John McTiernan Die hard he have to the maximum A fair claim to the title of “Hollywood’s Greatest Movie”. Moreover, McTiernan’s film managed to be instantly embraced by audiences and critics alike. The two-hour blast carried more recognition for its quality than the vast majority of its genre at the time, and its box office success was so impressive that one day many began shooting elevator shows with “So, it’s Die hard on me….”
And that kind of pitch made the movies to be made. From Wesley Snipes and Harrison Ford-led action thrillers to a classic about a bus, these are the best movies ever to cash in. Die hard as a model for success.
12 Passengers 57 (1992)
while It did well at the box office and is often buoyed by a leading performance from Wesley Snipes, Passenger 57 It can be forgotten in the end more than anything else. However, it is a movie with high points and low points.
At the first end is the iconic action movie line “Always bet on black,” which is pretty cool. For the latter half, there’s pacing and a totally unconvincing performance from Bruce Payne as the Hans Gruber-esque antagonist.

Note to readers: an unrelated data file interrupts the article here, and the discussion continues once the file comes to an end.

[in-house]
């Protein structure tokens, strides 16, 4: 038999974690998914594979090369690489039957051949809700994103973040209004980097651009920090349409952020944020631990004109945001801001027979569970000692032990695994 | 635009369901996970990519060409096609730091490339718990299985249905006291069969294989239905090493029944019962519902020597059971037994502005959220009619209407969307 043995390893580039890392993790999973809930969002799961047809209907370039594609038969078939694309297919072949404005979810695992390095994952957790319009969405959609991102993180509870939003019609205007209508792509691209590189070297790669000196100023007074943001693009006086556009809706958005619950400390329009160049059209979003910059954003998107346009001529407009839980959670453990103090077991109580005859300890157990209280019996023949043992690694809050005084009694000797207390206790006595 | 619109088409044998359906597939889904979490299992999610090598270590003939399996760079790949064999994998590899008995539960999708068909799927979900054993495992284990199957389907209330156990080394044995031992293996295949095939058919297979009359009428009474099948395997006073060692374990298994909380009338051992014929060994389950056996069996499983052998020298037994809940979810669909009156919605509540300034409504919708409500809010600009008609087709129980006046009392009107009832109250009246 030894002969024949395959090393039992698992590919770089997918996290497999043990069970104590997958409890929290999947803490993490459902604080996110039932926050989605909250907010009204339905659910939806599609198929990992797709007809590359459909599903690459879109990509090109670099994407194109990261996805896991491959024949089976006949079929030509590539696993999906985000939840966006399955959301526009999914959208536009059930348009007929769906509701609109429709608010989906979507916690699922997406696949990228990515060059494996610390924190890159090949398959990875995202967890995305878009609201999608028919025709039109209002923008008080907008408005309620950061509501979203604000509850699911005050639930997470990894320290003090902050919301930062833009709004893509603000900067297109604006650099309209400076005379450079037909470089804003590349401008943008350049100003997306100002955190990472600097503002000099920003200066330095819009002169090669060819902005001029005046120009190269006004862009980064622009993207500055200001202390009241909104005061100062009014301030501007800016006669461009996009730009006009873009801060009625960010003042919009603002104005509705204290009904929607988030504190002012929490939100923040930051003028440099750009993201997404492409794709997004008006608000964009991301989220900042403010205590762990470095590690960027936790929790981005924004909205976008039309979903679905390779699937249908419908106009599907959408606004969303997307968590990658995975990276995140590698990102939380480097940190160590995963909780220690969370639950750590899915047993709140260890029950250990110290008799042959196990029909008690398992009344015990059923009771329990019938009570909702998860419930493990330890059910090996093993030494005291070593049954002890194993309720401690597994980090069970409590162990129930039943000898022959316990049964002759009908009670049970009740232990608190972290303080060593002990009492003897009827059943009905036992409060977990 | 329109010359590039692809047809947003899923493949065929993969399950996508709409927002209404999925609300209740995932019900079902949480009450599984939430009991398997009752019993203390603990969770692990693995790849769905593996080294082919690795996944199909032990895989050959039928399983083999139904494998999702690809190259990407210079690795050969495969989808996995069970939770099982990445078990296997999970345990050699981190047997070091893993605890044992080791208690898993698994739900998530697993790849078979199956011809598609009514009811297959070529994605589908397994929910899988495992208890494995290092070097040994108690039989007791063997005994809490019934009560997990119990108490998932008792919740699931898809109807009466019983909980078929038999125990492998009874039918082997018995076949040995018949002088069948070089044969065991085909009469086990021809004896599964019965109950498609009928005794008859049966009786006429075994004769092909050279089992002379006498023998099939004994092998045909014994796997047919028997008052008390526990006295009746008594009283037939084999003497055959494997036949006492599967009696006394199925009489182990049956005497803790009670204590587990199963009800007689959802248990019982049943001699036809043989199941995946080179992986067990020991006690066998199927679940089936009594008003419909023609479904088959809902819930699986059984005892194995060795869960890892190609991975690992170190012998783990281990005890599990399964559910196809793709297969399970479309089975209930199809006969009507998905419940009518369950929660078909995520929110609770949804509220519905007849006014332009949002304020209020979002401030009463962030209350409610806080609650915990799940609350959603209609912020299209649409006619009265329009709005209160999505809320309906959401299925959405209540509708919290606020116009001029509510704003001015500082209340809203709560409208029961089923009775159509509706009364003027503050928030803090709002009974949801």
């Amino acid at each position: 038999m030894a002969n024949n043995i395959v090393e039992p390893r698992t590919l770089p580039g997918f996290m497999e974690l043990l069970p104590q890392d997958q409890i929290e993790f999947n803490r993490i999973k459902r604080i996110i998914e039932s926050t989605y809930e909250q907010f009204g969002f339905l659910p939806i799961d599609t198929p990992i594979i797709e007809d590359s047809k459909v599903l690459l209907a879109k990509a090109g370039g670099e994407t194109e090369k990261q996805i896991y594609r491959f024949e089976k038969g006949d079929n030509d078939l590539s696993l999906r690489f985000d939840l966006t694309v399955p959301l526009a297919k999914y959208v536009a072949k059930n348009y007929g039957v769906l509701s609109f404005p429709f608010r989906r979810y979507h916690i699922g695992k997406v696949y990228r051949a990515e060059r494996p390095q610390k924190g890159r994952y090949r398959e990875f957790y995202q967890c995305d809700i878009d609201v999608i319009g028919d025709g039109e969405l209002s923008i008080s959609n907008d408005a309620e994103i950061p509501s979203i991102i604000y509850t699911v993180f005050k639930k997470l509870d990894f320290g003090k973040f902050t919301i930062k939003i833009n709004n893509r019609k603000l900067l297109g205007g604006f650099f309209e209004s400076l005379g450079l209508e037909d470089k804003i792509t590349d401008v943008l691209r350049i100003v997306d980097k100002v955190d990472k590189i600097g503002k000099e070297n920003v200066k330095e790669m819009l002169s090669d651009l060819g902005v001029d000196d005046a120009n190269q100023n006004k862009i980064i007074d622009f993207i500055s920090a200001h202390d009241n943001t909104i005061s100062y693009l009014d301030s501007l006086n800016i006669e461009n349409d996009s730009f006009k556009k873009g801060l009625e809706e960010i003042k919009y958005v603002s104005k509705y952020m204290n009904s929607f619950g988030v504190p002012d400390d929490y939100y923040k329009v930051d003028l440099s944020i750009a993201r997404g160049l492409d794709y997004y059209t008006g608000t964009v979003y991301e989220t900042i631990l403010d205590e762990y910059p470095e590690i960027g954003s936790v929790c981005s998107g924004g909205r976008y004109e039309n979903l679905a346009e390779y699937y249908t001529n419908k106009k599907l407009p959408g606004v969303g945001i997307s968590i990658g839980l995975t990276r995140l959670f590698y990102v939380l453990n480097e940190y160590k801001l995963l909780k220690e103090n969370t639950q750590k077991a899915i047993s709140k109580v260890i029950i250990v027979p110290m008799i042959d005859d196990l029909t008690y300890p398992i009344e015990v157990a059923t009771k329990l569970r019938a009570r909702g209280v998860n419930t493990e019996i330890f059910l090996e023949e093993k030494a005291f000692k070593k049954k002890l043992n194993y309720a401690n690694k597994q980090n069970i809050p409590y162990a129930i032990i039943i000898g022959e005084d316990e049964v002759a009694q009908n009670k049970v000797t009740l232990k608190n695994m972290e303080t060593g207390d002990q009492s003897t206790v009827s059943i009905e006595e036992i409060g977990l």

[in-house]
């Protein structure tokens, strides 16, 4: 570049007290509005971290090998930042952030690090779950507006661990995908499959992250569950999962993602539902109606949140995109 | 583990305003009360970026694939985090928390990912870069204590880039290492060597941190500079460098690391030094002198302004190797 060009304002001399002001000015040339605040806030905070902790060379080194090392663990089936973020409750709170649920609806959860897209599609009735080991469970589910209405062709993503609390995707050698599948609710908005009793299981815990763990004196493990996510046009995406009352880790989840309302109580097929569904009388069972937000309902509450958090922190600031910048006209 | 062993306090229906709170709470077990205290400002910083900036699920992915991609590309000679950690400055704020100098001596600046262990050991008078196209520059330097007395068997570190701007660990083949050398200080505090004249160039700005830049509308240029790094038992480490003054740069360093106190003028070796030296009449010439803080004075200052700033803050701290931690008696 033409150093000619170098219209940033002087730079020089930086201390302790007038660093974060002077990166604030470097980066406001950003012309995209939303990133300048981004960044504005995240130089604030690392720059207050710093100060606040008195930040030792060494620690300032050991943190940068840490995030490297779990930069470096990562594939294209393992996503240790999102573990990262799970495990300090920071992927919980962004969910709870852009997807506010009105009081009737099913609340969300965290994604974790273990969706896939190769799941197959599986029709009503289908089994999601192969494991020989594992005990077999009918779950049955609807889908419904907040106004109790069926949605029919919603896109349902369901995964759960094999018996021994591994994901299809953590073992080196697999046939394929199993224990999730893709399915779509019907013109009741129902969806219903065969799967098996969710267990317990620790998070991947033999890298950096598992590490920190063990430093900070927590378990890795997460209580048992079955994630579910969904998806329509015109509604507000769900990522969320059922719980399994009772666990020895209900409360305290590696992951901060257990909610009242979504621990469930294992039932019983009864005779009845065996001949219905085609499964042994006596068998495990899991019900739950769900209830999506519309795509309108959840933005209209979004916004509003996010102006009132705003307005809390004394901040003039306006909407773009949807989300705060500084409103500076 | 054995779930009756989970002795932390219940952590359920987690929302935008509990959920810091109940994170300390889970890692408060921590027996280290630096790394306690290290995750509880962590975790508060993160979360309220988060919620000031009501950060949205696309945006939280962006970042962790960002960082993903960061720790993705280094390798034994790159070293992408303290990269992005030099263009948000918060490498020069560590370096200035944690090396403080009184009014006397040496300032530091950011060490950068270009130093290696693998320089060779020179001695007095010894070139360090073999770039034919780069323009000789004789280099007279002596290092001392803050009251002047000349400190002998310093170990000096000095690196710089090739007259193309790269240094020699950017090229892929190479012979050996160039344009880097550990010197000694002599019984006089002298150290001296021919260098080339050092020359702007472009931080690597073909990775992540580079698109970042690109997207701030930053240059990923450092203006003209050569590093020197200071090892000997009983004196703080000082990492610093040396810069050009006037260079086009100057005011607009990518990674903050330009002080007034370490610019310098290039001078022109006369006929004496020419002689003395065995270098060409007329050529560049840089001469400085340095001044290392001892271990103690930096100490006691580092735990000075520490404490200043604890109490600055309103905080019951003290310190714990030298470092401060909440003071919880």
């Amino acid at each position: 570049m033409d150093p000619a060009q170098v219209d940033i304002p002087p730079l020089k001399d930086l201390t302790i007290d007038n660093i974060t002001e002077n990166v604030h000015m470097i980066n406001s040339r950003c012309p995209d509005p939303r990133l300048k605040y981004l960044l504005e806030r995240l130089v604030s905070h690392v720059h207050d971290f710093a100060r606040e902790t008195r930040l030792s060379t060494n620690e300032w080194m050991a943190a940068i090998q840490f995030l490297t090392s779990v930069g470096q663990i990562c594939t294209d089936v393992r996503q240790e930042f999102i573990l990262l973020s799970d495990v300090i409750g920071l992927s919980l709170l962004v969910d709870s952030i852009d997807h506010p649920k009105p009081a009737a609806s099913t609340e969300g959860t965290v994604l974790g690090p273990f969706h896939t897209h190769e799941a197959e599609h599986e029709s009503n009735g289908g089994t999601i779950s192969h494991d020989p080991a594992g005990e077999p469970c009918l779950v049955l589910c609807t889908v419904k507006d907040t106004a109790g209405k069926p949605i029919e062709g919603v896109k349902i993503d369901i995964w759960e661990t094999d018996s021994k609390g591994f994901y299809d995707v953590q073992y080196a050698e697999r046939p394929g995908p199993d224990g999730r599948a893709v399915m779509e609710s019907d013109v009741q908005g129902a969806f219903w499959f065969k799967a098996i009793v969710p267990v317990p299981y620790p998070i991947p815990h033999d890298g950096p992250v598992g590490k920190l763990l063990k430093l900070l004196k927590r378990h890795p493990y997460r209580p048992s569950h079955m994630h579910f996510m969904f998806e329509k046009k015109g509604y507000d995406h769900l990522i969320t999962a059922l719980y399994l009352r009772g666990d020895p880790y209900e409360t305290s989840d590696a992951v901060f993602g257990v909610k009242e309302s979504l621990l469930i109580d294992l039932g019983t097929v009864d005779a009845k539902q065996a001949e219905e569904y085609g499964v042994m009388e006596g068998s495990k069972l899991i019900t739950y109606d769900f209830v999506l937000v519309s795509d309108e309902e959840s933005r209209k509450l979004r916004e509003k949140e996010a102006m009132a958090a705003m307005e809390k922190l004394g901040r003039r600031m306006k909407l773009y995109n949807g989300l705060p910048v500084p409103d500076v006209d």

11 Under Siege (1992)
Connection Under siege Steven Seagal’s best movie seems like a sneaky compliment, and it is to an extent, but it’s also the only above-average movie he’s ever led. However, it’s Tommy Lee Jones and Gary Busey in antagonistic roles that really carry the film.
Seagal plays Chief Warrant Officer turned cook Casey Ryback, who spends his days and nights aboard the USS Missouri. But when ex-CIA agent William Stranix (Jones) joins the party with a group of ruthless killers and a list of demands, it’s up to Ryback to take down the traitorous killers one by one.
10 Cliffhanger (1993)
Interesting ending It’s just one movie out of many that’s compatible with a legacy sequel, and it’s actually a pretty logical movie. Of all the movies to check out a file Die hard Within five years of this movie being released, the Renny Harlin movie was top notch, both in terms of quality and the number of people who actually paid to see it.
Naturally, Interesting ending It did not sell as many tickets as in 1985 Rambo: First Blood Part Two or Rocky IV. And it makes sense for many to see that, as it’s always fun to watch Stallone in his element, but never quite as fun as watching John Lithgow don a weird English accent to perform as a competitor.
9 Speed (1994)
Perhaps the best action movie of the 90s, Jan de Bont Speed It was essentially a one-off success for the cinematographer-turned-director, despite his sophomore film Cyclone her fans. The film’s origins are many, from the editing to the fast-paced screenplay, but Ace in the Hole sheds light.